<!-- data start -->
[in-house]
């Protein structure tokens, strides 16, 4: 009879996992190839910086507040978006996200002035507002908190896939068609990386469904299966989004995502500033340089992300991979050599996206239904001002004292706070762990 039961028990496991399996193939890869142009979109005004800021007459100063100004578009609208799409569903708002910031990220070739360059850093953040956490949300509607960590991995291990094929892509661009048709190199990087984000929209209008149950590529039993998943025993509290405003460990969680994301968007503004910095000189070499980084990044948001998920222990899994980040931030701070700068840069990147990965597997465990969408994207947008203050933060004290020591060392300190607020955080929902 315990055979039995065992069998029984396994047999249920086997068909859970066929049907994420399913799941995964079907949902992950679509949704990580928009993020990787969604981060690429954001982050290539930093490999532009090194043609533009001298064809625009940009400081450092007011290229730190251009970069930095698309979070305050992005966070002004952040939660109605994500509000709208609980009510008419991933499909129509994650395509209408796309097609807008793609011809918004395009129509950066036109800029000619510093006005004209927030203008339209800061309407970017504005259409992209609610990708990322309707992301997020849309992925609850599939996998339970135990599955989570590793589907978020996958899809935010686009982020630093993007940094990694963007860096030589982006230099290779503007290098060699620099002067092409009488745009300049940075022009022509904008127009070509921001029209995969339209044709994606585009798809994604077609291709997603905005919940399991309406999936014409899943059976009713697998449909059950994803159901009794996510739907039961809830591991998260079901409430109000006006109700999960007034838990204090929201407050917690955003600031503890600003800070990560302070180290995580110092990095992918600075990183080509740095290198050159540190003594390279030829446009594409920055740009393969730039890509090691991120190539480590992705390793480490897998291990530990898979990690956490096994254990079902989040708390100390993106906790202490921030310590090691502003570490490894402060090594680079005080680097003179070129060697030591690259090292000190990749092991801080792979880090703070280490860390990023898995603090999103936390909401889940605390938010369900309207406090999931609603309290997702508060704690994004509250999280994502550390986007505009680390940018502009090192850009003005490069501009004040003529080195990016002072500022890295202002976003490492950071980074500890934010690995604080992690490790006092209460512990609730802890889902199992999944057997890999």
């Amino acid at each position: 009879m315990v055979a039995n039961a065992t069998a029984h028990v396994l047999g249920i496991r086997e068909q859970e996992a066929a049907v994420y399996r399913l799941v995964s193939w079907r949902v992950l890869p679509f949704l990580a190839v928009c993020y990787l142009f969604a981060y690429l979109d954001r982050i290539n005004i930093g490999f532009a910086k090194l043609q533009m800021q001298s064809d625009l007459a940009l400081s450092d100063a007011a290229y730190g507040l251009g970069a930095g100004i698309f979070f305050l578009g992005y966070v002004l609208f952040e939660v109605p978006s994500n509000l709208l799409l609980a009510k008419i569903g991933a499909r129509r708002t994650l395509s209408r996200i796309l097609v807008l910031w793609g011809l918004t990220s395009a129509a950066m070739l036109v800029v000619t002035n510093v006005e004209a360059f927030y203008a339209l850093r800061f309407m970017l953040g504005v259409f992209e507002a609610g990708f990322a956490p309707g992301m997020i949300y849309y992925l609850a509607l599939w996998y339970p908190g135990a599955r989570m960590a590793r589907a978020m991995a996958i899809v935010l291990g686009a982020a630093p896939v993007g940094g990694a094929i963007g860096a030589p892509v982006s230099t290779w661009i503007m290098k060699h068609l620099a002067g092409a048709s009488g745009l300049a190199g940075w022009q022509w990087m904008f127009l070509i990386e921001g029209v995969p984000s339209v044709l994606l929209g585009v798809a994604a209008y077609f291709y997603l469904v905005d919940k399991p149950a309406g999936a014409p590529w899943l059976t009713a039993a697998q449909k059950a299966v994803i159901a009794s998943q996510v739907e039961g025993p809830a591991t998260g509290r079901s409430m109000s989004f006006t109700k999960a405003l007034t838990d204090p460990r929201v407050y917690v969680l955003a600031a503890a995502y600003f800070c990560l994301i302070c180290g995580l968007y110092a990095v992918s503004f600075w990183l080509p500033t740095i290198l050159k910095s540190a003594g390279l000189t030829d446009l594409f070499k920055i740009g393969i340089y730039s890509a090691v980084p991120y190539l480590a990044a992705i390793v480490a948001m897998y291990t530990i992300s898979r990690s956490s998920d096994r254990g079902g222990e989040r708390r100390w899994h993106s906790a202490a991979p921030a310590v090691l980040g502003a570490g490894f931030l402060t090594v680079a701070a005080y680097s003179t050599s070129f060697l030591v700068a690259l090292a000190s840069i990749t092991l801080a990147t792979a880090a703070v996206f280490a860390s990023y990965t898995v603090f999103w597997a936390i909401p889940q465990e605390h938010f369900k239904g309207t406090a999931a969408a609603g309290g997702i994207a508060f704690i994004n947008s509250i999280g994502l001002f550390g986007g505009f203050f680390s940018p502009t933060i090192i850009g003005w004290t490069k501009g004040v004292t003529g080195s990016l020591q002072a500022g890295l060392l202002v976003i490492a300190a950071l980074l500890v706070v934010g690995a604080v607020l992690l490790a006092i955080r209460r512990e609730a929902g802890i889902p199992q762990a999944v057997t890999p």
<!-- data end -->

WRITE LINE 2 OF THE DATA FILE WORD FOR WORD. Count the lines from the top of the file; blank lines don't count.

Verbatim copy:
């Protein structure tokens, strides 16, 4: 009879996992190839910086507040978006996200002035507002908190896939068609990386469904299966989004995502500033340089992300991979050599996206239904001002004292706070762990 039961028990496991399996193939890869142009979109005004800021007459100063100004578009609208799409569903708002910031990220070739360059850093953040956490949300509607960590991995291990094929892509661009048709190199990087984000929209209008149950590529039993998943025993509290405003460990969680994301968007503004910095000189070499980084990044948001998920222990899994980040931030701070700068840069990147990965597997465990969408994207947008203050933060004290020591060392300190607020955080929902 315990055979039995065992069998029984396994047999249920086997068909859970066929049907994420399913799941995964079907949902992950679509949704990580928009993020990787969604981060690429954001982050290539930093490999532009090194043609533009001298064809625009940009400081450092007011290229730190251009970069930095698309979070305050992005966070002004952040939660109605994500509000709208609980009510008419991933499909129509994650395509209408796309097609807008793609011809918004395009129509950066036109800029000619510093006005004209927030203008339209800061309407970017504005259409992209609610990708990322309707992301997020849309992925609850599939996998339970135990599955989570590793589907978020996958899809935010686009982020630093993007940094990694963007860096030589982006230099290779503007290098060699620099002067092409009488745009300049940075022009022509904008127009070509921001029209995969339209044709994606585009798809994604077609291709997603905005919940399991309406999936014409899943059976009713697998449909059950994803159901009794996510739907039961809830591991998260079901409430109000006006109700999960007034838990204090929201407050917690955003600031503890600003800070990560302070180290995580110092990095992918600075990183080509740095290198050159540190003594390279030829446009594409920055740009393969730039890509090691991120190539480590992705390793480490897998291990530990898979990690956490096994254990079902989040708390100390993106906790202490921030310590090691502003570490490894402060090594680079005080680097003179070129060697030591690259090292000190990749092991801080792979880090703070280490860390990023898995603090999103936390909401889940605390938010369900309207406090999931609603309290997702508060704690994004509250999280994502550390986007505009680390940018502009090192850009003005490069501009004040003529080195990016002072500022890295202002976003490492950071980074500890934010690995604080992690490790006092209460512990609730802890889902199992999944057997890999």